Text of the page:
Sales professionals, marketers, and business owners rely on email and LinkedIn cold messaging more than ever, thanks to the COVID-19 pandemic. The business world has grown more accustomed to communicating through these channels, and professionals are increasingly using them to grow and communicate with their networks. This doesn’t mean that everyone is using these platforms with equal success, though.
Some professionals turn prospect after prospect into paying customers with emails and LinkedIn messages, while others barely receive any responses at all. The difference is in the approach.
In this blog, you’ll learn how to create and send B2B messages that actually start conversations. You’ll also learn how to keep the conversation going to lead to the sale
How To Do It?
Get to know your prospect’s LinkedIn and other business profiles
When you have a product or service to sell, it’s tempting to contact your prospects right away to tell them about your fantastic offer. After all, the faster they hear about your amazing product or service, the faster your sales and income will pile up, right? Not at all.
In fact, 79% of decision-makers won’t engage with a salesperson who does not take the time to learn about them and their companies first.
That means that if you contact them without learning about them first, there’s almost a 4 out of 5 chance they’ll ignore you.
They’re correct to do so, given the wealth of information that’s right under salespeople’s noses. In less than five minutes, you can review the prospect’s title, profile summary, professional experience, business and organizational affiliations, achievements, recommendations, and much more.
The time you spend reviewing this information could be the best time you spend as a sales professional, because it gives you the opportunity to stand out from the crowd of other marketers and salespeople clamoring for your prospects’ attention.
If a prospect’s LinkedIn profile provides links to external resources, such as company websites, corporate bios, or other social media accounts, be sure to review those resources as well. In many cases, you’ll learn interesting and useful facts about your prospect that can prove useful in later conversations.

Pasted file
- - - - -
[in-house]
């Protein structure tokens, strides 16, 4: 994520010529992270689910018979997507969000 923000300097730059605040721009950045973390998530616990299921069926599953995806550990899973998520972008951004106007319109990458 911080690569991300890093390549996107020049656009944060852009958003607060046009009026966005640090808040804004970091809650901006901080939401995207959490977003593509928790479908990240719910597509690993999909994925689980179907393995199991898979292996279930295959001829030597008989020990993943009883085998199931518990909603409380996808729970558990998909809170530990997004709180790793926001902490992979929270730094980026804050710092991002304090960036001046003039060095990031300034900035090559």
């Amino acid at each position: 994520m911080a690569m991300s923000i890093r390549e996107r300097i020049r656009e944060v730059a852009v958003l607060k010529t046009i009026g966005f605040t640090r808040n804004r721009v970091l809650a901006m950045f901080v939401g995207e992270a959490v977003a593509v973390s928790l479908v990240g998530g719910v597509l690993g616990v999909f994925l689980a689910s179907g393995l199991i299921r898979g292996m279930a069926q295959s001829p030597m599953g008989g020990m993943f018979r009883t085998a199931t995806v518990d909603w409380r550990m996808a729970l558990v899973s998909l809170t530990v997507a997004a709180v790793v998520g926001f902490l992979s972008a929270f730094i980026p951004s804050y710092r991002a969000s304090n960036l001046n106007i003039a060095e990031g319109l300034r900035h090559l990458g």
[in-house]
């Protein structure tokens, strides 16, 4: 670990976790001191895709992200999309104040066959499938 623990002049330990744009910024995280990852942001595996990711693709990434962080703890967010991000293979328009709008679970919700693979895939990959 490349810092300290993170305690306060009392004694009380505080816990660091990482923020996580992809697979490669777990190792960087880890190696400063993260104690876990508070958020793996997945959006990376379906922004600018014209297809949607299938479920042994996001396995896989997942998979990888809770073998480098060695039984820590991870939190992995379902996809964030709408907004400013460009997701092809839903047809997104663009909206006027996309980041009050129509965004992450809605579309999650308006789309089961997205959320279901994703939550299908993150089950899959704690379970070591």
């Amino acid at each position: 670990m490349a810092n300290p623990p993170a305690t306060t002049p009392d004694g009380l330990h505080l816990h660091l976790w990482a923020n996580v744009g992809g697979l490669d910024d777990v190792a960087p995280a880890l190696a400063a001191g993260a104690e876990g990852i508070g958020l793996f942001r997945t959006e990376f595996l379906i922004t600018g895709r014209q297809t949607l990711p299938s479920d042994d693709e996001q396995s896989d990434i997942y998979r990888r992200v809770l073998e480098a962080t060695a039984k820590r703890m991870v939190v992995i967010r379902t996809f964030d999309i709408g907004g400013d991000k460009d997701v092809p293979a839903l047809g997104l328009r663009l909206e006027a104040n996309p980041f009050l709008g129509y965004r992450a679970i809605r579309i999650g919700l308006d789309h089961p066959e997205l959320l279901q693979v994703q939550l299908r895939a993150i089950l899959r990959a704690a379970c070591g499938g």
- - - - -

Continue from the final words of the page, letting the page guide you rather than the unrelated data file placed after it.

Reference something you’ve learned about them or their business in your first message
The point of all of the research is to dig deeper than competitors, so that you can show prospects you actually understand them. More than half of decision-makers stated that they were likely to consider an offer if the sales professional correctly understood them.
The easiest way to show understanding is to relate your opening conversation to something unique you found in your research.
Unfortunately, many people who try to do this don’t put much effort into making that reference meaningful. They’ll open with something like:
“I see that you are in the business of manufacturing skateboards.”
Restating obvious information isn’t going to get responses or win customers. In fact, a low-effort observation is more likely to brand you as a “spammer,” virtually eliminating the possibility of capturing a prospect’s attention in the future
Instead, dig a bit deeper and create a connection with something that’s not quite as obvious. For example, you might discover that your prospect is an avid cyclist, or that their team helped build housing for the homeless last year.
Then, add your own insights, experiences, or appreciation. For example:
“I noticed in your profile that you’re an avid cyclist. What’s the most scenic journey you’ve taken?”
“I found a news article about your team’s role in the Houses for People project. What an incredible display of support to your community. How many families were you able to help?”
Be honest and authentic in your communications
Not too many decades ago, marketers and sales professionals were taught to assume the position of “heroes,” delivering their prospects from pain to delight. They sought to “wow” prospects with huge promises and overblown benefits, promising that their products and services couldn’t possibly be matched by the competition.
Today’s consumers – including B2B buyers – aren’t interested in grandiose claims or other forms of sales puffery, though. Instead they want to do business with those with whom they feel a genuine connection.
That’s why it’s important to present yourself in an engaging, friendly manner in your emails and LinkedIn communications. You don’t want to address business prospects the same way frat brothers would greet each other at a college frat house, but you do want to create a level of comfort that opens prospects to later sales conversations